Ice therapy is an easy, inexpensive, and surprisingly effective approach for pain relief. Applying ice can help ease pain by reducing inflammation, and is a useful tool for everyday pain management.
Ice is typically most effective when used shortly after pain begins. Many people find it beneficial to apply ice after activity or exercise, in order to calm swelling and reduce muscles spasms caused by overexertion. It can be helpful to keep a reusable cold pack on hand for regular pain flare-ups or muscle strains.
There are many kinds of cold packs sold in stores. In addition to standard gel or solid cold packs, you can find chemical packs that become cold once activated, usually by squeezing or shaking the pack; these can be useful to keep in a first aid kit or when traveling.
Additionally, you may wish to use different sorts of cold packs, and save money, by making your own from household items.
Dampening a sponge or hand towel in water, placing it inside a sealable freezer bag, and freezing is one simple example of a homemade ice pack. You may also try freezing a rice-filled sock. In a pinch, a bag of frozen fruits or veggies can be used.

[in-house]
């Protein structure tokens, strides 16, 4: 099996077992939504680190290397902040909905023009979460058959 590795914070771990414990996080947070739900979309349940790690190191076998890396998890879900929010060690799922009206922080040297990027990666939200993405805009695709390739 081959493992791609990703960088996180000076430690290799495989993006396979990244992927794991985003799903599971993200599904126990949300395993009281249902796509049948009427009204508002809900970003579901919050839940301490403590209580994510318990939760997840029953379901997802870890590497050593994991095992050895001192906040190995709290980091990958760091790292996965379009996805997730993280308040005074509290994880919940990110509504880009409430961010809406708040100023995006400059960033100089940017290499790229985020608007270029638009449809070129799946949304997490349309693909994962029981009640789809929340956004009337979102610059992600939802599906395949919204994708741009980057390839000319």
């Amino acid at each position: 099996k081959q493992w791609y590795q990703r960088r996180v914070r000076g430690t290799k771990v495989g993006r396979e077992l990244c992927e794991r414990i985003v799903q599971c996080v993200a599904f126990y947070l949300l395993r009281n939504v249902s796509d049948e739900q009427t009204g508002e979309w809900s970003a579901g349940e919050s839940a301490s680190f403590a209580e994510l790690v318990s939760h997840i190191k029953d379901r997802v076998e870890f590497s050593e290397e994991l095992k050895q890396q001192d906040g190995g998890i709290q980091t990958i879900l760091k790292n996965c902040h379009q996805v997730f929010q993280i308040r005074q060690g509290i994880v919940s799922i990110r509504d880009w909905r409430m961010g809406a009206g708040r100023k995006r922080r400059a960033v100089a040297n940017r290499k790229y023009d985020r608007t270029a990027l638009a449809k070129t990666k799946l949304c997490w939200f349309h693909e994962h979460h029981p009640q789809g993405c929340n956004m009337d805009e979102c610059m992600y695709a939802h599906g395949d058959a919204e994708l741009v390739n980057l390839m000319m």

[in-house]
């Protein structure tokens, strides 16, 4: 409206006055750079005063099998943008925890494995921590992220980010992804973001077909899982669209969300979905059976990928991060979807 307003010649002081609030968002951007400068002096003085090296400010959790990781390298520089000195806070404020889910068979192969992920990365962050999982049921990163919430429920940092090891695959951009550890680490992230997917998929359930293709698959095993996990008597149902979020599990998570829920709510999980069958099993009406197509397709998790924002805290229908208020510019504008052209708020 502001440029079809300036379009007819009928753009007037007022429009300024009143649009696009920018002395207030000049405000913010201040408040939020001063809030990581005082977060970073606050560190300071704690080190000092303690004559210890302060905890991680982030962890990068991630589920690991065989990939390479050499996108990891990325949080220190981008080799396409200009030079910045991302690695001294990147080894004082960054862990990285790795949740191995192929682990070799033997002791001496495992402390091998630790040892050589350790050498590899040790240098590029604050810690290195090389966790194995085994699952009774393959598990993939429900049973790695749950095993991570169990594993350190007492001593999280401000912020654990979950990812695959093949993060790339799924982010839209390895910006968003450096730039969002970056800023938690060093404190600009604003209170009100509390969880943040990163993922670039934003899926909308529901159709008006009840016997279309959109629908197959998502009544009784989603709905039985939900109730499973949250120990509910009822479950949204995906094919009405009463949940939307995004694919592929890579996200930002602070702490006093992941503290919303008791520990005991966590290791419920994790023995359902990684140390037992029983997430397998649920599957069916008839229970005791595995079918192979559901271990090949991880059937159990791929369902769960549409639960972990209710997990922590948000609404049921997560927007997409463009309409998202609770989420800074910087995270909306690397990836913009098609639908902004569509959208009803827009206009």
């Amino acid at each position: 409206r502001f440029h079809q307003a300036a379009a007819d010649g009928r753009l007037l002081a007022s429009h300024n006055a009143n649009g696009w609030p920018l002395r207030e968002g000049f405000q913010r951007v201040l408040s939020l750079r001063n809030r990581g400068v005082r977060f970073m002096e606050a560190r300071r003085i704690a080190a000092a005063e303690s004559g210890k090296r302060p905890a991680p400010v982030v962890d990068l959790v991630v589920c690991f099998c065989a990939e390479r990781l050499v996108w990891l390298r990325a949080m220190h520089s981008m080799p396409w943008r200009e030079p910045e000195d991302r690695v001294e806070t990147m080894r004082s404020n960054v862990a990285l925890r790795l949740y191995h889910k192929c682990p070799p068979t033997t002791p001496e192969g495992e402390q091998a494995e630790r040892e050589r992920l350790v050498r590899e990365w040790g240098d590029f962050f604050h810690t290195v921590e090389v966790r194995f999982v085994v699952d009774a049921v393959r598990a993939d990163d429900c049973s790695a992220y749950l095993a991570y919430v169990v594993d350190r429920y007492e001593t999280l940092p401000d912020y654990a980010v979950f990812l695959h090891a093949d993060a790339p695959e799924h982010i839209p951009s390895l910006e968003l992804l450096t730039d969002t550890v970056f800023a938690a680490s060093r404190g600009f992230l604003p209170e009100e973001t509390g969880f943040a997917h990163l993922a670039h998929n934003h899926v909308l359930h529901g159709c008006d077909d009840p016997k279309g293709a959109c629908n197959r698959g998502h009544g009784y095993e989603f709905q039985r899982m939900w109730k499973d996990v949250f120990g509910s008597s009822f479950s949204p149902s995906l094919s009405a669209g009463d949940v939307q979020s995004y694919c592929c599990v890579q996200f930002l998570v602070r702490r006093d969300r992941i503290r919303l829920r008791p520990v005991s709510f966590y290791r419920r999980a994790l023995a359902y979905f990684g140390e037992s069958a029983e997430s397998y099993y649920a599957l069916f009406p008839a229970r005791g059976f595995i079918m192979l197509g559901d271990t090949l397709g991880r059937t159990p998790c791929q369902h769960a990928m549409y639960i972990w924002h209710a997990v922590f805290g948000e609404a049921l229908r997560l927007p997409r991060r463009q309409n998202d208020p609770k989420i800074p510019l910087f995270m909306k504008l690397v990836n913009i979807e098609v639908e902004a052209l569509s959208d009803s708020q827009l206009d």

You can also make cold packs similar to those sold in stores, such as a semi-flexible gel pack made by freezing liquid dishwashing soap in a freezer bag. Or, add 3 parts water and 1 part rubbing alcohol to a freezer bag, remove any excess air from the bag, and then place inside a second bag to avoid spills. This will freeze but remain malleable, which can be helpful for painful areas that are hard to cover.
Some people prefer an ice massage – gently working out muscle tension using an ice pack. To make a homemade ice massage applicator, fill a Styrofoam cup mostly full of water, freeze, then peel off the lip of the cup to access the ice’s surface. Apply to the painful area by slowly massaging in a gentle, circular motion for about 5 minutes at a time. Ice may be applied directly to the skin, because it will not be in contact with one area for very long.
Ice application has almost no risks. When using ice, there are a couple key guidelines to remember to obtain the best results and stay safe:
- Avoid applying ice directly to the skin. Doing so may cause mild frostbite – a type of skin damage commonly known as an “ice burn." Keep a layer of material, such as a hand towel, between your skin and the cold source whenever you use ice.
- Only apply ice or cold packs for a maximum of 15 to 20 minutes. Applying ice for longer may damage the skin.
When in pain, don’t forget about ice – it can be an effective tool for pain management, can be applied on a regular basis as needed, and can help you stay active and in better control of your pain.